Asked by one of her interlocutors whether she has handled this kind of business before, Ms. Welsh confirms she has done it more than once. 

“I’ve done this before, I have even done it from the Nigerian end and London end. I just want to make sure that whoever’s account I send it to is able to receive bulk transfers.” 

She assures the man: “You are not the first and you will not be the last.”

Apparently quite pleased at making nearly $1m from just a few minutes’ meeting, Obasanjo’s CEO, who stresses that she has “a very good reputation” she must protect, becomes loquacious and provides a quick autobiography.

“My life started out slow and it picked up, and I’m going to pray to God it stays high. Just look at it, I just met you guys. I’m a firm believer that the people that are good around me will always be around me. One question I get, 'How do you work with President Obasanjo?' Because if you read about him you will see that he fought the war in Nigeria, he’s the guy all other leaders call up on for help, him and I are always travelling. Last time we were in Ghana and this guy had a problem. We had to help get money from Goodluck because he did not have enough money. We did so much secret things. Then Obasanjo said to me that the reason he’s doing all these things in front of me and with me is because he trusts me. First time I met him was in Brussels, he was giving a keynote address, and he said to me, ‘Come to Africa, and I was like “I’ve not been to that country since I left” and he said to me ‘Just come, I’ll get my wife to look after you.’ I wasn’t sure but something in my mind said it was alright, I asked my mum, I did my research just like how you did your research on me, I did my research on him. So I said to myself, ‘Ann you’ve lived in Nigeria, the worst that could happen is you dying’.” 

By “this guy” she was referring to Ghanaian leader John Mahama.  By “Goodluck” she meant outgoing Nigerian leader, Mr. Jonathan.

Translation: Mr. Mahama desperately—and apparently personally—needed funds, and Obasanjo somehow obtained it for him from Mr. Jonathan.  It is unclear at what time that event took place or why.  Those details are critical because in 2013 and 2014, Obasanjo was at war with Mr. Jonathan, reportedly over corruption and incompetence.  It was in December 2013 that Obasanjo wrote his famous letter to Jonathan.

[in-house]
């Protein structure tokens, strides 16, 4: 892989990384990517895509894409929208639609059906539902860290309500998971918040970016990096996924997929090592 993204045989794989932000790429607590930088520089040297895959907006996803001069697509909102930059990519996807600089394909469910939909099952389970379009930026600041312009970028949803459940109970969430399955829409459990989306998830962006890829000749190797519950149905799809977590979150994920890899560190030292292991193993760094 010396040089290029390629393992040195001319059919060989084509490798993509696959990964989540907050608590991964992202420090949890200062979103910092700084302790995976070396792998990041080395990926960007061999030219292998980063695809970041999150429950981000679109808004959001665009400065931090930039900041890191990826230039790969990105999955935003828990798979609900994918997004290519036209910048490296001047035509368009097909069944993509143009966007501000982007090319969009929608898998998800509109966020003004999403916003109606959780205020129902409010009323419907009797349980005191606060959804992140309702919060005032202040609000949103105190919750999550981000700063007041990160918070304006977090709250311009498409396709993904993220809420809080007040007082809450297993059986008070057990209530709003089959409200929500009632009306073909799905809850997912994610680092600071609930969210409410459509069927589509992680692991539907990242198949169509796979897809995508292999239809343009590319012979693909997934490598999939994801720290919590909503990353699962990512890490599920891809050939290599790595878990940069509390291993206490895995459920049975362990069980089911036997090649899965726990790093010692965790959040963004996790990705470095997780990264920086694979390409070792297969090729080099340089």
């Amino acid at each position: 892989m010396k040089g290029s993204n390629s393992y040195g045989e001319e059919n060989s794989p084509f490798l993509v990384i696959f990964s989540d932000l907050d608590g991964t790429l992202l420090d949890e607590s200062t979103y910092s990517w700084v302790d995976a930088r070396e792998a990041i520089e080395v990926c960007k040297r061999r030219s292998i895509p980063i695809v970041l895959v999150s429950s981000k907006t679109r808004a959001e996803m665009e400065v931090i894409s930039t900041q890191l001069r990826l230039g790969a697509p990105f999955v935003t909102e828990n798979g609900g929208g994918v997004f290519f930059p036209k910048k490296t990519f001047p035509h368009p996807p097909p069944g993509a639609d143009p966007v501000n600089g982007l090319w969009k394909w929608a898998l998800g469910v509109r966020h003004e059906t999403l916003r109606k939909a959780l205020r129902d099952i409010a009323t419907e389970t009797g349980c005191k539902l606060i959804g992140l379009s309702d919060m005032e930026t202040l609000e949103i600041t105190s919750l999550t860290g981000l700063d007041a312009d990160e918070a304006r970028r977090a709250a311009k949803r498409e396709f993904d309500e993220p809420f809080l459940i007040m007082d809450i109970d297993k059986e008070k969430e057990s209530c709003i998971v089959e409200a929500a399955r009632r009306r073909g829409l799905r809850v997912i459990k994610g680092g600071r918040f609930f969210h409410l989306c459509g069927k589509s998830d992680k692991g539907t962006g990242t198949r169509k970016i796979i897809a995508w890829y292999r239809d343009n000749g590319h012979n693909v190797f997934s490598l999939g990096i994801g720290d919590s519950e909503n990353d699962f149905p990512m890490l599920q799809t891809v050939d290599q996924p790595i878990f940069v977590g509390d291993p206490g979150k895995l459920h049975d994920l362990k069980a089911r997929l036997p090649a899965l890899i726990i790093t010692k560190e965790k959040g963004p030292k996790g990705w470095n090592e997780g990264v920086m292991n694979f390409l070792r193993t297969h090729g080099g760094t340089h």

In his new autobiography, “My Watch” Obasanjo said of Mr. Jonathan among many other blistering comments: “In the area of corruption, we have been going back steadily from the inception of Yar’Adua’s administration when the ‘hunter’ became the ‘hunted’.  Under Jonathan we seem to have gone from frying pan to fire. If in the past corruption was in the corridors of power, it would seem now to be in the sitting room, dining room and bedroom of power.”

It is also of great interest that Mr. Mahama took office as President of Ghana in July 2012, suggesting that unless Obasanjo took advantage of his quarrels with Jonathan in 2013 and 2014 for financial gain, it could only have been in the second half of 2012 that he was on sufficiently-happy terms with Jonathan to have asked him for money for the Ghanaian leader.

SaharaReporters reached out to Ms. Welsh so she could narrate the context of the meeting at which the audiotape was made. She confirmed details of the meeting, stating that she was indeed present, but denied that any wrongdoing took place. She also confirmed to SaharaReporters that she clearly stated her name over the course of the meeting.  She naturally did not comment on any of the “so much secret things” she admitted she has done with Obasanjo.

Also contacted, representatives for Obasanjo told SaharaReporters that the Obasanjo Foundation has copies of its audited accounts from 2012 and 2013, and that they are finalizing the 2014 audit. They insisted that they could account for all transactions and the use of their funds.  They offered SaharaReporters copies of those older reports for review.

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Obasanjo Foundation CEO Boasts Extensive Money-Laundering Scheme On His Behalf